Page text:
placed in a mating disrupted area should catch no to very low levels of male insects. The 2005 data (Figure 2) indicates that all treatments were equally effective in maintaining trap shutdown.
Figure 2. 2005 Seasonal trap capture of Oriental beetle adult males.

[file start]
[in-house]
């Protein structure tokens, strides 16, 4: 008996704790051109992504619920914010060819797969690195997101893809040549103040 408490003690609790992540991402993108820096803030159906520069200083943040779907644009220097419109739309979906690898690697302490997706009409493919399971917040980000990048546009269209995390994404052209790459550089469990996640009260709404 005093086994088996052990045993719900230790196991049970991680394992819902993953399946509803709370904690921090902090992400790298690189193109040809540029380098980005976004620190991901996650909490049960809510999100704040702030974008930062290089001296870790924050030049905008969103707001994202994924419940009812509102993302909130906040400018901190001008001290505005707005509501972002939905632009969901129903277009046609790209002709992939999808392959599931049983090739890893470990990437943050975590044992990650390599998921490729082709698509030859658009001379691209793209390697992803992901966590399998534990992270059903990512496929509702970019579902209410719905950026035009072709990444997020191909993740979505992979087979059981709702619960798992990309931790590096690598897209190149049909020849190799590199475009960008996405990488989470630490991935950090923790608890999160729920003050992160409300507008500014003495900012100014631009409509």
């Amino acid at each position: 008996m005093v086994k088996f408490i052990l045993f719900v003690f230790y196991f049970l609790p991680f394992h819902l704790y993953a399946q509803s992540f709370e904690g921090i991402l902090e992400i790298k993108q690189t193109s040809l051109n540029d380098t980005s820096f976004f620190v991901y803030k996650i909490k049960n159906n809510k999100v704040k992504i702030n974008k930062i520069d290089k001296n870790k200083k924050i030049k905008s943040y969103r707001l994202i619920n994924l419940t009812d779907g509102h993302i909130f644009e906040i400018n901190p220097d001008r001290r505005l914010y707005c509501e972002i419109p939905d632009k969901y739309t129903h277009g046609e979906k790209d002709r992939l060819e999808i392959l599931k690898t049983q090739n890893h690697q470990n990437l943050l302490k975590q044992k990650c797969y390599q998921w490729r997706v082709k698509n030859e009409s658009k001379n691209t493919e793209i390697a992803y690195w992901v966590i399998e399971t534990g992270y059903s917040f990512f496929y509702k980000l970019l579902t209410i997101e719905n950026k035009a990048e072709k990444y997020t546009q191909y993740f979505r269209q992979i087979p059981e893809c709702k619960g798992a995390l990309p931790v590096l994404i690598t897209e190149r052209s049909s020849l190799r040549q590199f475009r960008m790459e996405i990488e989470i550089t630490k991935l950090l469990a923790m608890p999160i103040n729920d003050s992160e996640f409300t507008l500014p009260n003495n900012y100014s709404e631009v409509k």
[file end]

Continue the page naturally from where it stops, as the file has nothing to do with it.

Virgin females were also used to test treatment effectiveness. Mating estimates replace data that could be gathered by the destructive sampling of commercial bushes for presence of larvae. From a lab culture, fresh virgin females were separated from males. Two to three virgin females were placed in each of 4-5 cage-pots, located near the center of each plot, and were retrieved after 1-3 days. Cages were placed on July 6, 12, 19, and 22. After retrieval, data was taken for: the number of females and males recovered per cage. Individual females were placed in 1oz plastic cups with moist soil and checked for eggs once per week for 3 weeks. Resulting eggs (usually after 7-10 days) were incubated at 25oC and checked biweekly for development and hatching for up to 3 weeks. When adults died, they were held 10 oC. All females in cages without males were dissected for the presence of eggs, and eggs incubated as above. Females with males that had not laid eggs were also dissected, and any eggs removed as above. For any egg cluster in which at least 1 egg hatched, the cluster was classified “viable” resulting from a fertilized female. For all practical purposes, males were recovered only from control cages. Practically all fertile eggs resulted from females found with males in cages (mated females) in the controls. One male was found in a treatment cage (medium rate) on the 2nd deployment. Eggs dissected from 1 female in a low treatment cage (no males) did hatch, inferring that there was a male that probably escaped. Data indicates that all treatments were equally effective in shutting down pheromone communication.